The Legion had been deployed to Mexico in support of the ill-fated Emperor Maximilian. Capitaine Jean Danjou led a small contingent of Legionnaires to protect a wagon train. Danjou was a renowned warrior who had already lost a hand in fighting in Algiers, and wore a wooden replacement.
At Cameron Capitaine Danjou and his small unit of 49 officers and men turned the small hovel into tiny fortress. Facing them was 800 cavalry and 1200 infantry. The fighting was bitter, driving the Legionnaires to thin cover behind a stone wall in a small building. The leader of the enemy Juarist forces, Colonel Milan, sent out a man under a flag of truce and offered Danjou and his men a chance to surrender. The Legionnaires refused, despite the fact that they were trapped with little water and hopelessly outnumbered.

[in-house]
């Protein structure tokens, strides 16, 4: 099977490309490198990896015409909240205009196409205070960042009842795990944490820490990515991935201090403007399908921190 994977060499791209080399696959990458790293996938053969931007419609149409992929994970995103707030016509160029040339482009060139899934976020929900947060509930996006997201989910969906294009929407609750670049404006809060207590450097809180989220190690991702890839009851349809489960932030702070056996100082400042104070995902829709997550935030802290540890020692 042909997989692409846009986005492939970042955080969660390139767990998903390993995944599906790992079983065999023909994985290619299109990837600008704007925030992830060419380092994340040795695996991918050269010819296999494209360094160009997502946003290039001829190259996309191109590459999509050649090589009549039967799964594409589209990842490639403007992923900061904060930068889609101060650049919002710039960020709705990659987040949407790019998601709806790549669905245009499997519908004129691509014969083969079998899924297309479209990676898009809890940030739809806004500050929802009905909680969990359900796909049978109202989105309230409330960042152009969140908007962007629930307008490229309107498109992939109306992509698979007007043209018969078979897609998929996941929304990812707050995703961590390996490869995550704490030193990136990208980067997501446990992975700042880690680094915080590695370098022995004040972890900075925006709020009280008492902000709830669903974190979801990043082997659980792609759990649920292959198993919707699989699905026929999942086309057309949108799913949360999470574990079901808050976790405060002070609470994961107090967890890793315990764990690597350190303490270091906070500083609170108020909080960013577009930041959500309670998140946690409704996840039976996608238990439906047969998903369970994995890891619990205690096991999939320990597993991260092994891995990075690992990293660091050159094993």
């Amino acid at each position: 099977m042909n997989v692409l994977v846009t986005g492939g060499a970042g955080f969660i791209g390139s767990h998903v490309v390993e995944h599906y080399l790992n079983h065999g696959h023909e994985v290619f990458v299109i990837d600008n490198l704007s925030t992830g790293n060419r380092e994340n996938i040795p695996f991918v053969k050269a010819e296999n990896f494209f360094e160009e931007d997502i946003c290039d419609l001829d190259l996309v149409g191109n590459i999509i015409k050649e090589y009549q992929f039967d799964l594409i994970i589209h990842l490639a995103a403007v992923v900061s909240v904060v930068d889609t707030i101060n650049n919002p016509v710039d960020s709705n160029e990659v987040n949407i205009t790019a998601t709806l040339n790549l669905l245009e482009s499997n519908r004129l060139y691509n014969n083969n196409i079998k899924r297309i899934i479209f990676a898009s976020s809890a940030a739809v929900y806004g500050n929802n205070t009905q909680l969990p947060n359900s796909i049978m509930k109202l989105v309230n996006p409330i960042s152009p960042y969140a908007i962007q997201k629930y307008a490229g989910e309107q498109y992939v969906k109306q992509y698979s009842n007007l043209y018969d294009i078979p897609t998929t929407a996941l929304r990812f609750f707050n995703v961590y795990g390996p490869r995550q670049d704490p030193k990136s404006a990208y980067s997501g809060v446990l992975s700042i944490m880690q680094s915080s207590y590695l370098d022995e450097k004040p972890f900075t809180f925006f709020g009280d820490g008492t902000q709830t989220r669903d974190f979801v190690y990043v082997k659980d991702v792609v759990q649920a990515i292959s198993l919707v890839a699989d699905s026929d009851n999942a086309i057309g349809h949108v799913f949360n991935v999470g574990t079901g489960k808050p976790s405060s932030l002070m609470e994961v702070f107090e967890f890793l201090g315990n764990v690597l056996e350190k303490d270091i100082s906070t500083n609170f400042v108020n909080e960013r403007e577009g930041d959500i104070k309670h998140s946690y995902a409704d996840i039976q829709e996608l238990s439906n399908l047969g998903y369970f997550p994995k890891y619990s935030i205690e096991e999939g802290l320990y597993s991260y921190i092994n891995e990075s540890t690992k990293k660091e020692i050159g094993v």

The Juarists sent wave after wave of troops at the men of the Legion, and each was beaten back. When Danjou was killed, Lieutenant Vilian took command. He called out the survivors, "Mes enfants! I command you now. We may die, but never will surrender." After four more hours of hot bitter fighting, Vilian also fell.
When the Juarists sent another surrender request, only a dozen Legionnaires remained alive. Maudet, now the commander, repulsed more waves of the enemy. After another hour, only five men remained. The survivors were down to one bullet each. "At my command, fire. Then follow me through the breach. We'll end this with our bayonets."
Maudet did the unthinkable…he charged. The men of the Legion were eventually surrounded and clubbed to death. It was the stuff of legends, where blood, sweat, and determination form myths of such daring.
Now, on the 30th of April, the Legion celebrates Cameron Day, parading their most sacred relic, the wooden hand of Danjou at the head of their celebration parade. I’m posting this on the 29th – the day of the actual fighting, to commemorate those brave men who made the legend of the Foreign Legion a reality.